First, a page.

3D Bioprinting for Hypoplastic Left Heart Syndrome
Hypoplastic left heart syndrome, also known as HLHS, is the most common form of functional, single-ventricle heart disease, accounting for 7-9% of all congenital heart defects worldwide. Resulting in severe underdevelopment of the left side of the heart, HLHS renders the heart incapable of supporting systemic circulation and is responsible for 25 to 40% of all neonatal cardiac deaths when not including spontaneous or selective abortion as a result of the same. Current interventions—including fetal cardiac intervention, staged reconstructive surgery and cardiac transplantation—have improved substantially, but long-term survival rates are still largely dependent upon extensive surgical intervention, as well as the size and function of the right ventricle at the time of birth.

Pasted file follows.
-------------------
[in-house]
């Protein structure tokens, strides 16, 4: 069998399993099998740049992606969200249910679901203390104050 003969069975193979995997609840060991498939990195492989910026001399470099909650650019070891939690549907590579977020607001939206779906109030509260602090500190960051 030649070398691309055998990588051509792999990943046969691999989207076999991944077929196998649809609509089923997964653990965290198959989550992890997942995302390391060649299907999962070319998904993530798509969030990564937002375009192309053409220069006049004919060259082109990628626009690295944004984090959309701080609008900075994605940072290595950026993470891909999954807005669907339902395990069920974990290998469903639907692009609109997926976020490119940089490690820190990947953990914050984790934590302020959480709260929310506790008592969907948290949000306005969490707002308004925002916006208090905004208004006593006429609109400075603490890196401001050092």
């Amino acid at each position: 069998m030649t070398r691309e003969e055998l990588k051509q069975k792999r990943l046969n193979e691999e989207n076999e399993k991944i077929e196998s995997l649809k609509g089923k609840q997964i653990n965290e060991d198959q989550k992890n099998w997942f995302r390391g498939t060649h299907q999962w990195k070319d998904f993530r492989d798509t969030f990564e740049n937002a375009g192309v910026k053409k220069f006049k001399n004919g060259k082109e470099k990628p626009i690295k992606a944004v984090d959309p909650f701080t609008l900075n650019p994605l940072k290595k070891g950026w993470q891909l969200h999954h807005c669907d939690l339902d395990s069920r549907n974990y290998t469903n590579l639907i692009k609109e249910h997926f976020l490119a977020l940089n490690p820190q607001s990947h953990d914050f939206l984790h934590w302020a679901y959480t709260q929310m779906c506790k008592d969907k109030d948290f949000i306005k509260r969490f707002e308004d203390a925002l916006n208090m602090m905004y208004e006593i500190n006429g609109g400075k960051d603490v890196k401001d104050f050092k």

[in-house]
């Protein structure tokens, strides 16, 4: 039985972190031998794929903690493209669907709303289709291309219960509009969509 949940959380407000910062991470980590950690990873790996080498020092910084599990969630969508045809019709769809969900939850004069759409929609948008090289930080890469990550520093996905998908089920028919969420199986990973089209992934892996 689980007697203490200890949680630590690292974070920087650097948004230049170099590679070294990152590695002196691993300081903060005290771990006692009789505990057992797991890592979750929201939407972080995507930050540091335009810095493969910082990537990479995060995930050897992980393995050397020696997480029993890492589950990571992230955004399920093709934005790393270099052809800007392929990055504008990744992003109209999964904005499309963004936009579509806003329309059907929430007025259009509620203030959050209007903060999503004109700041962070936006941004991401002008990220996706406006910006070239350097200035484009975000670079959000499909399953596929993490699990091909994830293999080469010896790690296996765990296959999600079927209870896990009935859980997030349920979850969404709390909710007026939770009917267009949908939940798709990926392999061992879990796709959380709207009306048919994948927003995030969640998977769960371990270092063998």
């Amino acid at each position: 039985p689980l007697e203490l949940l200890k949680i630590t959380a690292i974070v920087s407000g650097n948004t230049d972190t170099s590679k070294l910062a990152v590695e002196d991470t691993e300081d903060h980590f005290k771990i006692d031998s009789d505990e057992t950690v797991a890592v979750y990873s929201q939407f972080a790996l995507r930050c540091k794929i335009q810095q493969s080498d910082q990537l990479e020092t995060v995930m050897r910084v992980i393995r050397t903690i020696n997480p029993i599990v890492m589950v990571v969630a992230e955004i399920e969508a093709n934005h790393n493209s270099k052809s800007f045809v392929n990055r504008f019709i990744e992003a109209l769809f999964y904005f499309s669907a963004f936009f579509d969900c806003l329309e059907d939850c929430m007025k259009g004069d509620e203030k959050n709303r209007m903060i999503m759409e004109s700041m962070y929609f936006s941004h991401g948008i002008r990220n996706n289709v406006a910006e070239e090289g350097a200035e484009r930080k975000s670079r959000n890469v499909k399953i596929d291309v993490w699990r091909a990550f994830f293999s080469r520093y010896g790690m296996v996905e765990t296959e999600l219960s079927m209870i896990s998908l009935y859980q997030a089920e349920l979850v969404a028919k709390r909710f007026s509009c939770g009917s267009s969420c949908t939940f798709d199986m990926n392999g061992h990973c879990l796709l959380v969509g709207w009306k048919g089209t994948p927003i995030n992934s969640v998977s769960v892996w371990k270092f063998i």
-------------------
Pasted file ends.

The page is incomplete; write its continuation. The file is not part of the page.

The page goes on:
In its ongoing efforts to develop next-generation solutions for cardiovascular care and using 3D Bioprinting Technology, the CaRE Lab is developing a model for producing bioengineered heart tissue more closely resembling that found in patients with HLHS. To do this, investigators will use human induced pluripotent stem cell-derived cardiomyocytes (iPSC-CMs) from both healthy individuals and patients with HLHS. By mimicking the growth environment of cardiomyocytes in vivo and performing 3D cell cultures of the bioengineered tissues, investigators will produce models more closely resembling naturally occurring HLHS heart tissue. Subsequent tissue analyses—including observing sarcomere structure, measuring tissue contractility and performing RNA extraction—will aid investigators in determining key differences between the cardiomyocytes found in patients with HLHS and healthy individuals, allowing biomedical engineers to begin looking towards additional non-surgical interventions designed to reduce suffering and prolong life in individuals suffering from HLHS.
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